Questions that refer directly to the text and ask about a likely definition or word choice.

Questions that ask you to summarize a paragraph or understand the implied meaning.

Reasoning questions that ask you to determine main idea, interpret details, understand sequence of events, draw generalizations, make comparisons, etc.

lead words
in both the question and passage. Lead words give a specific event, person, or word to focus on, while reading the passage.
ACT Science Test
The science sections tests your ability to find and understand information provided in: the text, graphs, illustrations, or charts.
Very few questions require outside knowledge.

Contains 6 or 7 passages for a total of 40 questions in 35 minutes.

Uses content from biology, chemistry, physics, and Earth science.
Types of Passages
1. Data Representation (Charts and Graphs)
3 Passages, 5 Question each

2. Experiments
3 Passages, 6 Questions each

3. Conflicting Viewpoints (Fighting Scientist)
1 passage, 7 Questions
Strategies for the Science Test
1. POOD- order the passages

For which passage will it be easiest for you to find the main point/conclusion.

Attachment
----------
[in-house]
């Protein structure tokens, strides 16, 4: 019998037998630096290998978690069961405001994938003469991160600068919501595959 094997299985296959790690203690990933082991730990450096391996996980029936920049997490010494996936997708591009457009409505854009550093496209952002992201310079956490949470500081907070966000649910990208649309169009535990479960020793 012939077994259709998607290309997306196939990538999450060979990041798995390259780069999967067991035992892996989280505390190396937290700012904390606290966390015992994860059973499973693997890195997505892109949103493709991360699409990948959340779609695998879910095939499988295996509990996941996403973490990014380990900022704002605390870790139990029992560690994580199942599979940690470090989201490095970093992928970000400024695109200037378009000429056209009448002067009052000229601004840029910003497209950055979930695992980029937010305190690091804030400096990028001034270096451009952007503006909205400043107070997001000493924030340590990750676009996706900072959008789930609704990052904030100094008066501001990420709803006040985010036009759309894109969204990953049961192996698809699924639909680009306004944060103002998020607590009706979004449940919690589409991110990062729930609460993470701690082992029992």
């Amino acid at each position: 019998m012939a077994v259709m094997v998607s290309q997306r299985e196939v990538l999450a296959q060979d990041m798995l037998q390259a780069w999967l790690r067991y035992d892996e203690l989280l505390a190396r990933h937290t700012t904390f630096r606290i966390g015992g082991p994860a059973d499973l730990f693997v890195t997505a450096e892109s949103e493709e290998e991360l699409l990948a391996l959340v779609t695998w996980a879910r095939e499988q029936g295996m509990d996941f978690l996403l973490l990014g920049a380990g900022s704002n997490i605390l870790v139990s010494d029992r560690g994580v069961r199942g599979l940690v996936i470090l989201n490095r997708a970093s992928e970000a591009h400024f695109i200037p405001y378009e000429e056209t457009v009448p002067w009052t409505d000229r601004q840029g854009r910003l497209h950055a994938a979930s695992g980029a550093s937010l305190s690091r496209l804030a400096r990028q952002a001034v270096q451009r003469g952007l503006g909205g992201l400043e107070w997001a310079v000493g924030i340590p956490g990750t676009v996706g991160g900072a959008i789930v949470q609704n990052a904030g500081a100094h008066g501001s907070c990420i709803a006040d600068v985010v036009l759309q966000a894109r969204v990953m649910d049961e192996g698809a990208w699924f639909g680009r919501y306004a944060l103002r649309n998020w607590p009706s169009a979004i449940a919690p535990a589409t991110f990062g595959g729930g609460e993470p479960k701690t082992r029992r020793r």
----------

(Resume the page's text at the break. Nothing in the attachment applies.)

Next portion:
Best passages to do now:
Short graphs and tables
Easy-to-spot trends
Numbers in the figures
Short answers (increase/decrease)

2. If your target score is less than 27, don't rush to get to the last passage. If needed, use LOFD. Give yourself more time on the rest of your passages to avoid careless errors.

Wonderful Resources!
1. Cracking the ACT Premium from The Princeton Review

2. The Real ACT

3. ACTstudent.org

4. Khan Academy

Thank you for your attention :)
1. Make no assumptions.

Keep track of your

2. Use the graphs and charts.

3. Utilize ACT Reading Test strategies.
Personal Order of Difficulty (POOD)

Identify your
, and
(X) Never
questions by

labeling each question with an N, L, or X. Do this for a full